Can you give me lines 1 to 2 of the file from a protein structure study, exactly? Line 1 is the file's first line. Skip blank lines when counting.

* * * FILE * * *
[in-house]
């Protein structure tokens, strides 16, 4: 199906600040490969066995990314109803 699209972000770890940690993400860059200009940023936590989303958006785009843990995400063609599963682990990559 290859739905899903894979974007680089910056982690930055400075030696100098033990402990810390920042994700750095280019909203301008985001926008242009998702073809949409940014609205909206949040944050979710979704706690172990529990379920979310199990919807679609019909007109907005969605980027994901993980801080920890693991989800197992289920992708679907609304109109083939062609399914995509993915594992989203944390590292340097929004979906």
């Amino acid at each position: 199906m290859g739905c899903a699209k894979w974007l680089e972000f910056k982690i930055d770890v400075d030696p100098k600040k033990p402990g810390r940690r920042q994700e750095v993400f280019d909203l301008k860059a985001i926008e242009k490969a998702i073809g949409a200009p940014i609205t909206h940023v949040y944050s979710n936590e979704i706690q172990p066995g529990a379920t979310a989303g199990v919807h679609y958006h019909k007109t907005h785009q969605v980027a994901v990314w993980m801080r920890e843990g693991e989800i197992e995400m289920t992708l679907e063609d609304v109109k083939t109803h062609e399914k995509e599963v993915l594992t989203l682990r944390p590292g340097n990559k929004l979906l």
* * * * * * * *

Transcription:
[in-house]
């Protein structure tokens, strides 16, 4: 199906600040490969066995990314109803 699209972000770890940690993400860059200009940023936590989303958006785009843990995400063609599963682990990559 290859739905899903894979974007680089910056982690930055400075030696100098033990402990810390920042994700750095280019909203301008985001926008242009998702073809949409940014609205909206949040944050979710979704706690172990529990379920979310199990919807679609019909007109907005969605980027994901993980801080920890693991989800197992289920992708679907609304109109083939062609399914995509993915594992989203944390590292340097929004979906």